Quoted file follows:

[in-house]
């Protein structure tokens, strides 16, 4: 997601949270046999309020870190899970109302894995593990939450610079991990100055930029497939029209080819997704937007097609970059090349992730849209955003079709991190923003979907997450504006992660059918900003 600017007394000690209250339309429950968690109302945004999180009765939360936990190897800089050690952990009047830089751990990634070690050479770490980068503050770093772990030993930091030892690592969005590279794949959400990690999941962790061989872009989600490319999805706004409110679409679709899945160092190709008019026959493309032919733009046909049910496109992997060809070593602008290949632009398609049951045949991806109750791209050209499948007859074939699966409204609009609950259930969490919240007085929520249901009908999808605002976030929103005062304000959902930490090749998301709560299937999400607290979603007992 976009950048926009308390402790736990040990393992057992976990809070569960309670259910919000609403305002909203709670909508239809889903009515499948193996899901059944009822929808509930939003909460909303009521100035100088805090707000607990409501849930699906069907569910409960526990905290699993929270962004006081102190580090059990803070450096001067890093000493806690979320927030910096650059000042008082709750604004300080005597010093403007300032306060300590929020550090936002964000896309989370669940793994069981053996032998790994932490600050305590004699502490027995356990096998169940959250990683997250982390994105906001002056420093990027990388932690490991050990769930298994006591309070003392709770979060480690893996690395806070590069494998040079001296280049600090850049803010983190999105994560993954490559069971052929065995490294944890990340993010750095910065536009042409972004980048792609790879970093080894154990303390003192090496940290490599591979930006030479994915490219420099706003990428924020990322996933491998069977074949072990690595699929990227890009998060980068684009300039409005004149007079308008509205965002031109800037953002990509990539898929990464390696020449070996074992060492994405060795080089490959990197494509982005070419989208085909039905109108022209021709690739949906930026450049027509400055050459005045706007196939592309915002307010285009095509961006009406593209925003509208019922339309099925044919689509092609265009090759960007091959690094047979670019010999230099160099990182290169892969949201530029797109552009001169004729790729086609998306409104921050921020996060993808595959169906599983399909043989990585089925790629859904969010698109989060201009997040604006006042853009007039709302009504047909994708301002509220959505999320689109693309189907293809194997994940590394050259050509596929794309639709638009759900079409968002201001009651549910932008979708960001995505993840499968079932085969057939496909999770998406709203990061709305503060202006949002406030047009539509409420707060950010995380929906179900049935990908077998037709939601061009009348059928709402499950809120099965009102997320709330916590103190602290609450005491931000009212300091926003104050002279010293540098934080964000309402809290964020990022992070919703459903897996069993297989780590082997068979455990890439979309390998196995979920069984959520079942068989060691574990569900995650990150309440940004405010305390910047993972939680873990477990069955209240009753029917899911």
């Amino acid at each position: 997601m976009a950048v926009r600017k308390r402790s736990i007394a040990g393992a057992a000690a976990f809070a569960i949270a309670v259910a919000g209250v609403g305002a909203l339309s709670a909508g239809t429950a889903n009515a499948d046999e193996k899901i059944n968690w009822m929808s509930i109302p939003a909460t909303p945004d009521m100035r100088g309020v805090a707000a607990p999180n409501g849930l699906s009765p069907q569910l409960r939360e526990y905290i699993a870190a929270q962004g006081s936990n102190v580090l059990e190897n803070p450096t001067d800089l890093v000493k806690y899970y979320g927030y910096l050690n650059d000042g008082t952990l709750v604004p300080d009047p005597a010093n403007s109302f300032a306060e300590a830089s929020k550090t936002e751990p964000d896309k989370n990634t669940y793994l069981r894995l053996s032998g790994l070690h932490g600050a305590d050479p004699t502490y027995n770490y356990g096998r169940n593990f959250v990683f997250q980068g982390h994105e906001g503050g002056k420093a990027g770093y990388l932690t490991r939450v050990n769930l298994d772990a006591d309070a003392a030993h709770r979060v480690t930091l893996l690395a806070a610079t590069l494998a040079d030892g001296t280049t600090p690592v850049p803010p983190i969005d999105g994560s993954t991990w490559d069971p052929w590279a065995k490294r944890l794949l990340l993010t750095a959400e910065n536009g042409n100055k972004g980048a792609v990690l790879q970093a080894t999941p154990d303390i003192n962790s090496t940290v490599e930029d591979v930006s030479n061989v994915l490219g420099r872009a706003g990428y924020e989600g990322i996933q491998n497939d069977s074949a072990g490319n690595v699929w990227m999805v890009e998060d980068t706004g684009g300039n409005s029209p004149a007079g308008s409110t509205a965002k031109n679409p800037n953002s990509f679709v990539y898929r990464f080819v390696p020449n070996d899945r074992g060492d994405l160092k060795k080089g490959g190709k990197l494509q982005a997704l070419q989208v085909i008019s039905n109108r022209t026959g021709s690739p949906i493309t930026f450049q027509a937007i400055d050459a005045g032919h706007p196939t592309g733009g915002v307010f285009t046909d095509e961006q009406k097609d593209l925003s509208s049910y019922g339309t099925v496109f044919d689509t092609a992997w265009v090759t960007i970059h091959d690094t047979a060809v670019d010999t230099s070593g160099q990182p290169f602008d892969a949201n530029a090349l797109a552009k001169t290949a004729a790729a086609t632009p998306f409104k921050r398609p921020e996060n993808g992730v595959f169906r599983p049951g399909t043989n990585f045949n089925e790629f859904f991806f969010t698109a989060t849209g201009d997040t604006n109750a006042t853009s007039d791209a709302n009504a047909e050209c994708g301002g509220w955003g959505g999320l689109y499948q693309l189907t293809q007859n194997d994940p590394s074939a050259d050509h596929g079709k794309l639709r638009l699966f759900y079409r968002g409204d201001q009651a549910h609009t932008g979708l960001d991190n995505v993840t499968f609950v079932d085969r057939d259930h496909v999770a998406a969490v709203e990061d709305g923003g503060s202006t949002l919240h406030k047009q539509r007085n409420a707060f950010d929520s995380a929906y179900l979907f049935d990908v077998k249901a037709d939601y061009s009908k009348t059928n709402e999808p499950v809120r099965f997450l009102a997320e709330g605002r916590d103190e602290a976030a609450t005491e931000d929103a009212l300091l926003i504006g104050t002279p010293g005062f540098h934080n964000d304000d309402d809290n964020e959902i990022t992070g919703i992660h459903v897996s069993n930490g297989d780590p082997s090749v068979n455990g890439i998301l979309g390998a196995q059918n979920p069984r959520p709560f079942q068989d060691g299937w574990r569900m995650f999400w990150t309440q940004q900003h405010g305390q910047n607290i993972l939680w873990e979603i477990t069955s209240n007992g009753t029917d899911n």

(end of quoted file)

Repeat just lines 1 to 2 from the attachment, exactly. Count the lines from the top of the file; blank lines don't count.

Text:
[in-house]
């Protein structure tokens, strides 16, 4: 997601949270046999309020870190899970109302894995593990939450610079991990100055930029497939029209080819997704937007097609970059090349992730849209955003079709991190923003979907997450504006992660059918900003 600017007394000690209250339309429950968690109302945004999180009765939360936990190897800089050690952990009047830089751990990634070690050479770490980068503050770093772990030993930091030892690592969005590279794949959400990690999941962790061989872009989600490319999805706004409110679409679709899945160092190709008019026959493309032919733009046909049910496109992997060809070593602008290949632009398609049951045949991806109750791209050209499948007859074939699966409204609009609950259930969490919240007085929520249901009908999808605002976030929103005062304000959902930490090749998301709560299937999400607290979603007992 976009950048926009308390402790736990040990393992057992976990809070569960309670259910919000609403305002909203709670909508239809889903009515499948193996899901059944009822929808509930939003909460909303009521100035100088805090707000607990409501849930699906069907569910409960526990905290699993929270962004006081102190580090059990803070450096001067890093000493806690979320927030910096650059000042008082709750604004300080005597010093403007300032306060300590929020550090936002964000896309989370669940793994069981053996032998790994932490600050305590004699502490027995356990096998169940959250990683997250982390994105906001002056420093990027990388932690490991050990769930298994006591309070003392709770979060480690893996690395806070590069494998040079001296280049600090850049803010983190999105994560993954490559069971052929065995490294944890990340993010750095910065536009042409972004980048792609790879970093080894154990303390003192090496940290490599591979930006030479994915490219420099706003990428924020990322996933491998069977074949072990690595699929990227890009998060980068684009300039409005004149007079308008509205965002031109800037953002990509990539898929990464390696020449070996074992060492994405060795080089490959990197494509982005070419989208085909039905109108022209021709690739949906930026450049027509400055050459005045706007196939592309915002307010285009095509961006009406593209925003509208019922339309099925044919689509092609265009090759960007091959690094047979670019010999230099160099990182290169892969949201530029797109552009001169004729790729086609998306409104921050921020996060993808595959169906599983399909043989990585089925790629859904969010698109989060201009997040604006006042853009007039709302009504047909994708301002509220959505999320689109693309189907293809194997994940590394050259050509596929794309639709638009759900079409968002201001009651549910932008979708960001995505993840499968079932085969057939496909999770998406709203990061709305503060202006949002406030047009539509409420707060950010995380929906179900049935990908077998037709939601061009009348059928709402499950809120099965009102997320709330916590103190602290609450005491931000009212300091926003104050002279010293540098934080964000309402809290964020990022992070919703459903897996069993297989780590082997068979455990890439979309390998196995979920069984959520079942068989060691574990569900995650990150309440940004405010305390910047993972939680873990477990069955209240009753029917899911």